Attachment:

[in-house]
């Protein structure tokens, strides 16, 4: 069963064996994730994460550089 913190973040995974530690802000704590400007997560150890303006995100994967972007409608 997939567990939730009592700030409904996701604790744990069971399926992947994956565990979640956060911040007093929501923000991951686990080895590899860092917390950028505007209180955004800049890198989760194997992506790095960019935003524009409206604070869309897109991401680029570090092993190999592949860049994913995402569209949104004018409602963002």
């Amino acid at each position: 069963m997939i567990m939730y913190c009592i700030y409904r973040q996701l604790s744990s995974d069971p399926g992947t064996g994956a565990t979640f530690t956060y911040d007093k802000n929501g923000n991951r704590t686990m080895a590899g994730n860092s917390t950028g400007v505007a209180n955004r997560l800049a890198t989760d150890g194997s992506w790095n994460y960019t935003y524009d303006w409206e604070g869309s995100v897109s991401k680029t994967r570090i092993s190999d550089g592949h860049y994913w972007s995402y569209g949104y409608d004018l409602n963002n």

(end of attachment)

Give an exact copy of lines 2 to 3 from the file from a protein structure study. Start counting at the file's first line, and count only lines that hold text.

């Protein structure tokens, strides 16, 4: 069963064996994730994460550089 913190973040995974530690802000704590400007997560150890303006995100994967972007409608 997939567990939730009592700030409904996701604790744990069971399926992947994956565990979640956060911040007093929501923000991951686990080895590899860092917390950028505007209180955004800049890198989760194997992506790095960019935003524009409206604070869309897109991401680029570090092993190999592949860049994913995402569209949104004018409602963002």
């Amino acid at each position: 069963m997939i567990m939730y913190c009592i700030y409904r973040q996701l604790s744990s995974d069971p399926g992947t064996g994956a565990t979640f530690t956060y911040d007093k802000n929501g923000n991951r704590t686990m080895a590899g994730n860092s917390t950028g400007v505007a209180n955004r997560l800049a890198t989760d150890g194997s992506w790095n994460y960019t935003y524009d303006w409206e604070g869309s995100v897109s991401k680029t994967r570090i092993s190999d550089g592949h860049y994913w972007s995402y569209g949104y409608d004018l409602n963002n």